I am not suggesting every artist and musical creative who suffers self-harm should jump the media and embark on a lengthy social media post – self-harm is very private and emotional; it is understandable many would want to keep that information confidential. Smith, as a teenager, has the pressures of school and growing up. She has celebrity parents which, whilst it has benefits, puts an expectation on her back and everyone will associate her with mum and dad, Jada and Wil!. Not that she is living in their shadows or hanging on their apron strings: she has her own career and sibling, Jaden, who is an actor – experiencing the same sort of attention his sister does. A lot of the time, we buy music and go to gigs without realising what an artist does away from the stage. We have seen the suicide of some big names in recent years; one, sadly, as recently as a week ago. People do not go from suicidal without experiencing self-harm and some lower-level form of abuse. It is hard to open up and, for musicians, there is a public image and two sides: the persona and human we see in print/on record and the real human who everyone else sees. That compartmentalisation and separation is not only isolating and confusing but harrowing and exhausting. I can only imagine how someone like Willow Smith must have felt going from a young girl at school to an (almost) overnight Popstar.



I am glad she has come through the worst and did not, as far as I know, get to the point of contemplating suicide. She has many teenage fans and girls/boys who look up to her. It would have been easy to remain quiet and put on a façade. Those who do should not be condemned or forced to talk. The fact Willow Smith has will help many and reveals the pressure we put on young artists and musicians in general. It is a week where mental-health gets a rare time to shine and provoke conversation. My great fear is that, as early as next week, the bunting will be down and all the symposiums, forums and articles floating around online will be consigned to archiving. We have to wait another year for more discussion and a chance to put mental illness out to the world. There have been so many positive and informative pieces put out; so many have shared their stories online and someone, somewhere will take inspiration and change their life. It is hard to quantify how many people will be saved and seek help based on the information coming out this week. I wanted to focus on Willow Smith and her story because that, I hope, will give other artists the courage to break a wall and tell their tale. Self-harm is a complex and upsetting reality for many; it is really hard taking that step and opening up.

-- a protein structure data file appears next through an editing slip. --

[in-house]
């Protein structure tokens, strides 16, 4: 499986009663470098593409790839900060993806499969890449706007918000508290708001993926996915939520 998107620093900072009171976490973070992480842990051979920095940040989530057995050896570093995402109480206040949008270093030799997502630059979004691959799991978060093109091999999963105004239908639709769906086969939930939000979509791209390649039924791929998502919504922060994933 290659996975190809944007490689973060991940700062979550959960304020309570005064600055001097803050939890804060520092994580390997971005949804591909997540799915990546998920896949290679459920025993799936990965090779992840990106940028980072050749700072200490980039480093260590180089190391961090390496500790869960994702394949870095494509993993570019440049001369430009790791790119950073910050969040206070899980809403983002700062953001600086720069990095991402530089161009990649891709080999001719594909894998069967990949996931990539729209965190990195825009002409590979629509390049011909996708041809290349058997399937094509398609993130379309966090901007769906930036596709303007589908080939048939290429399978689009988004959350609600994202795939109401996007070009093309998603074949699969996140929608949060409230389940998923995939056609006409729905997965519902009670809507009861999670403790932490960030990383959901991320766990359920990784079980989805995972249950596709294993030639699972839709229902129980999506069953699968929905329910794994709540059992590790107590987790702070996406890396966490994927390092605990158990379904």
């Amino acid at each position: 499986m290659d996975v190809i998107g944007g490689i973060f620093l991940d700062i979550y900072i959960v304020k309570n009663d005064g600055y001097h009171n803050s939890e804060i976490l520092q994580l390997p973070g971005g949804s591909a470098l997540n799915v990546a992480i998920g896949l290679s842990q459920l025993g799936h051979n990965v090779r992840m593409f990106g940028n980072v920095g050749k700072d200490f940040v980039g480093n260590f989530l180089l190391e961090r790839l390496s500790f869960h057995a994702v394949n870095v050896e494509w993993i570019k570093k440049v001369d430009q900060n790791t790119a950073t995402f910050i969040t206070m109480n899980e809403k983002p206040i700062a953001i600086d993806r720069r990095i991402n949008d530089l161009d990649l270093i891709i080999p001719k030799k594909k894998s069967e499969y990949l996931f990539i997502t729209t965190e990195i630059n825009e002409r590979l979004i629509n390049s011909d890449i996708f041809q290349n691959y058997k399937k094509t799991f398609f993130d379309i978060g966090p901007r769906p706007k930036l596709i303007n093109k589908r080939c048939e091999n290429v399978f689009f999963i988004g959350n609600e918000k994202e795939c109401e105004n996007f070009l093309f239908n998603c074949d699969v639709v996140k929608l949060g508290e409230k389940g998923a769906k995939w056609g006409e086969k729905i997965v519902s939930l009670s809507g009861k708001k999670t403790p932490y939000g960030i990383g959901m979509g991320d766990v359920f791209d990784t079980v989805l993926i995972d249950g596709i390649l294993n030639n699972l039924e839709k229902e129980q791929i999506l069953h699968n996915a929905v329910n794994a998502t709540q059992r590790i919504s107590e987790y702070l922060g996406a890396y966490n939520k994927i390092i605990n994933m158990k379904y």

IN THIS PHOTO: Demi Lovato (who has spoken about her battle with self-harm)

That is not to say, too, that celebrities exposing their worst moments cheapens the severity of self-harm and distracts from the thousands of non-famous sufferers who are unable to find light and reticent about talking to anyone. There are many great mental-health charities but I want to, again, put the Samaritans’ contact details into the ether for anyone who thinks they might be suffering mental illness. I said the subject of self-harm was complex…it very much is. One might self-harm because of pressures at home or broken relationships; stress at work or an exacerbation of depression. There are countless combinations and reasons why an individual would let their tension out in such a way. Having someone famous/well-known step-up and talk about their demons is empowering and, as I also said, will provide comfort to many – showing famous artists are the same as everyday humans. I want this week to lead to change and continued conversation where mental-health is given as much prominence as any other illness. One need only look at the posts on social media and realise the personal and affecting stories of those afflicted by mental illness are not isolated. The issue is growing and we need to oxidise the ever-growing beast of mental ill health. Music is one of those industries that is especially prone to those who suffer psychological issues.


Willow Smith is one of many musicians who, over the years, have told about their struggles with self-harm. I hope her revelation and backstory stays out there because there are many who will be going through the same emotions – whilst the reasons for self-harming are not the same – and require that comfort and guidance. We have seen Willow Smith speak but I wonder whether her, and many other people’s, story will lead to more funding – both here and in the U.S. The NHS is stretched to the limits and I wonder how our Government will adapt to the growing wave of mental illness; a problem that is raging like wildfire. I feel big names talking about mental illness/self-harm are taking big risks. They have record labels (many do) and there is a certain ‘box’ they need to fit into – the commercial risk of talking about mental illness could cost more than money and dropped sales. Instead, more conversations will flare and others, in time, will feel less stigmatised regarding the weighty conversation of self-harm and mental-health. I hope those afflicted by dark thoughts and self-harm will find some light and relatability in Smith’s words – and her musician peers who have had to hide their issues and felt afraid to come forward. It is a nightmare and horrible situation when you are moved to the point of cutting yourself and having to keep that secret. Whilst talking about it might seem embarrassing or upsetting; doing so, to a family member or a profession, is…



A very big and brave step.